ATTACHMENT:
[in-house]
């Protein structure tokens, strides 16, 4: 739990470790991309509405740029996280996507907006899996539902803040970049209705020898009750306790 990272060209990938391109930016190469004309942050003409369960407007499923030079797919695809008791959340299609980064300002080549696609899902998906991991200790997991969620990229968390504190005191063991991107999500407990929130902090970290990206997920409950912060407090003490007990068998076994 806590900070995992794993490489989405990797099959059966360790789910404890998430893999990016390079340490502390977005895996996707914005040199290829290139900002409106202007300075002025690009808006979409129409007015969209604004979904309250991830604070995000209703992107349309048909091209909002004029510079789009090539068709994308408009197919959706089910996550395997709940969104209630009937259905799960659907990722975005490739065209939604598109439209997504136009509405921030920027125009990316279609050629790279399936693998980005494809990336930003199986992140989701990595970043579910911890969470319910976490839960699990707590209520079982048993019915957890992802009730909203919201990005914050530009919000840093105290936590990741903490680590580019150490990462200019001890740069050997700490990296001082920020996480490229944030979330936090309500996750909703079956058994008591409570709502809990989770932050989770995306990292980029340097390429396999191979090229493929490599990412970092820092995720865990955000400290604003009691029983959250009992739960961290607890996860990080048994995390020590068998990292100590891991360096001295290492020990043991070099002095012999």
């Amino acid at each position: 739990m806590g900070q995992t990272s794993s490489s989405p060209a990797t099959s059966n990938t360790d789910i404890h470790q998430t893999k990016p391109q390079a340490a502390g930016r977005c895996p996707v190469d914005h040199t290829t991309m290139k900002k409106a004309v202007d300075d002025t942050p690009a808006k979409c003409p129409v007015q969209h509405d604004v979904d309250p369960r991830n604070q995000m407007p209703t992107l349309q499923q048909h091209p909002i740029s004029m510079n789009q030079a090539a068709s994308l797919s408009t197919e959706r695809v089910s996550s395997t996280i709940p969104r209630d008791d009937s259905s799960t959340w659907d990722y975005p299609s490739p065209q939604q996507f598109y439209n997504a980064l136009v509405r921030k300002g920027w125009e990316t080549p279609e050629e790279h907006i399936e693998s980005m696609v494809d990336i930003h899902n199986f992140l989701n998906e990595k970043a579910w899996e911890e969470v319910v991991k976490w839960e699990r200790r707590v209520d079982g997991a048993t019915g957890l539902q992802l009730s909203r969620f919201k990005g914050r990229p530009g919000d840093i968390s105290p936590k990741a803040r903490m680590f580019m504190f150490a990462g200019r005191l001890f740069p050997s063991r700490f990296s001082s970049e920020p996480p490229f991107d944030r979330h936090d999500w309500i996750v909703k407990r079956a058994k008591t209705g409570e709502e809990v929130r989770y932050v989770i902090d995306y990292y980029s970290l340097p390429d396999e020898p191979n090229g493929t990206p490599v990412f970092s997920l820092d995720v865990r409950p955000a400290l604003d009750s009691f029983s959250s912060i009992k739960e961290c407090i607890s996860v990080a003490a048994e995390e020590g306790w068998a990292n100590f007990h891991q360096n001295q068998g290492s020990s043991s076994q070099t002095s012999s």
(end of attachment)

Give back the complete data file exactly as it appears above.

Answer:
[in-house]
């Protein structure tokens, strides 16, 4: 739990470790991309509405740029996280996507907006899996539902803040970049209705020898009750306790 990272060209990938391109930016190469004309942050003409369960407007499923030079797919695809008791959340299609980064300002080549696609899902998906991991200790997991969620990229968390504190005191063991991107999500407990929130902090970290990206997920409950912060407090003490007990068998076994 806590900070995992794993490489989405990797099959059966360790789910404890998430893999990016390079340490502390977005895996996707914005040199290829290139900002409106202007300075002025690009808006979409129409007015969209604004979904309250991830604070995000209703992107349309048909091209909002004029510079789009090539068709994308408009197919959706089910996550395997709940969104209630009937259905799960659907990722975005490739065209939604598109439209997504136009509405921030920027125009990316279609050629790279399936693998980005494809990336930003199986992140989701990595970043579910911890969470319910976490839960699990707590209520079982048993019915957890992802009730909203919201990005914050530009919000840093105290936590990741903490680590580019150490990462200019001890740069050997700490990296001082920020996480490229944030979330936090309500996750909703079956058994008591409570709502809990989770932050989770995306990292980029340097390429396999191979090229493929490599990412970092820092995720865990955000400290604003009691029983959250009992739960961290607890996860990080048994995390020590068998990292100590891991360096001295290492020990043991070099002095012999």
């Amino acid at each position: 739990m806590g900070q995992t990272s794993s490489s989405p060209a990797t099959s059966n990938t360790d789910i404890h470790q998430t893999k990016p391109q390079a340490a502390g930016r977005c895996p996707v190469d914005h040199t290829t991309m290139k900002k409106a004309v202007d300075d002025t942050p690009a808006k979409c003409p129409v007015q969209h509405d604004v979904d309250p369960r991830n604070q995000m407007p209703t992107l349309q499923q048909h091209p909002i740029s004029m510079n789009q030079a090539a068709s994308l797919s408009t197919e959706r695809v089910s996550s395997t996280i709940p969104r209630d008791d009937s259905s799960t959340w659907d990722y975005p299609s490739p065209q939604q996507f598109y439209n997504a980064l136009v509405r921030k300002g920027w125009e990316t080549p279609e050629e790279h907006i399936e693998s980005m696609v494809d990336i930003h899902n199986f992140l989701n998906e990595k970043a579910w899996e911890e969470v319910v991991k976490w839960e699990r200790r707590v209520d079982g997991a048993t019915g957890l539902q992802l009730s909203r969620f919201k990005g914050r990229p530009g919000d840093i968390s105290p936590k990741a803040r903490m680590f580019m504190f150490a990462g200019r005191l001890f740069p050997s063991r700490f990296s001082s970049e920020p996480p490229f991107d944030r979330h936090d999500w309500i996750v909703k407990r079956a058994k008591t209705g409570e709502e809990v929130r989770y932050v989770i902090d995306y990292y980029s970290l340097p390429d396999e020898p191979n090229g493929t990206p490599v990412f970092s997920l820092d995720v865990r409950p955000a400290l604003d009750s009691f029983s959250s912060i009992k739960e961290c407090i607890s996860v990080a003490a048994e995390e020590g306790w068998a990292n100590f007990h891991q360096n001295q068998g290492s020990s043991s076994q070099t002095s012999s």